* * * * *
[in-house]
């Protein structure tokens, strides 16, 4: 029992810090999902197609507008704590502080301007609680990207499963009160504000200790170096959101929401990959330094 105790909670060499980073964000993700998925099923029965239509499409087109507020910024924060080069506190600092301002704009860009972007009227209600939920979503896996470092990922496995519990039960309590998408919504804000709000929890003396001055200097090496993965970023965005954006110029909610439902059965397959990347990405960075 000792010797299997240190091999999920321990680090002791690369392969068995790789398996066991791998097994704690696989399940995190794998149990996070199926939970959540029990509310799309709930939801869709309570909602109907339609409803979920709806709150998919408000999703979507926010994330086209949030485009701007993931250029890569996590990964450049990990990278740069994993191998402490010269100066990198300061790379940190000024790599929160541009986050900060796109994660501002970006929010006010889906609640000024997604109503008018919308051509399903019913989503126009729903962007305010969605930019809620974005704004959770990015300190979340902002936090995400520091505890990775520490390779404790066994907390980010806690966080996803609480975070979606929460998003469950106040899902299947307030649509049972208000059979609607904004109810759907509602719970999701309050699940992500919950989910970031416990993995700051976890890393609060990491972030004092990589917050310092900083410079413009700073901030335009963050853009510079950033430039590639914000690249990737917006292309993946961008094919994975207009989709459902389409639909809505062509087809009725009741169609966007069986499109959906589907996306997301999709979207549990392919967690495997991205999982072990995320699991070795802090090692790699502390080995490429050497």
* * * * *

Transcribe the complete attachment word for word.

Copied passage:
[in-house]
């Protein structure tokens, strides 16, 4: 029992810090999902197609507008704590502080301007609680990207499963009160504000200790170096959101929401990959330094 105790909670060499980073964000993700998925099923029965239509499409087109507020910024924060080069506190600092301002704009860009972007009227209600939920979503896996470092990922496995519990039960309590998408919504804000709000929890003396001055200097090496993965970023965005954006110029909610439902059965397959990347990405960075 000792010797299997240190091999999920321990680090002791690369392969068995790789398996066991791998097994704690696989399940995190794998149990996070199926939970959540029990509310799309709930939801869709309570909602109907339609409803979920709806709150998919408000999703979507926010994330086209949030485009701007993931250029890569996590990964450049990990990278740069994993191998402490010269100066990198300061790379940190000024790599929160541009986050900060796109994660501002970006929010006010889906609640000024997604109503008018919308051509399903019913989503126009729903962007305010969605930019809620974005704004959770990015300190979340902002936090995400520091505890990775520490390779404790066994907390980010806690966080996803609480975070979606929460998003469950106040899902299947307030649509049972208000059979609607904004109810759907509602719970999701309050699940992500919950989910970031416990993995700051976890890393609060990491972030004092990589917050310092900083410079413009700073901030335009963050853009510079950033430039590639914000690249990737917006292309993946961008094919994975207009989709459902389409639909809505062509087809009725009741169609966007069986499109959906589907996306997301999709979207549990392919967690495997991205999982072990995320699991070795802090090692790699502390080995490429050497």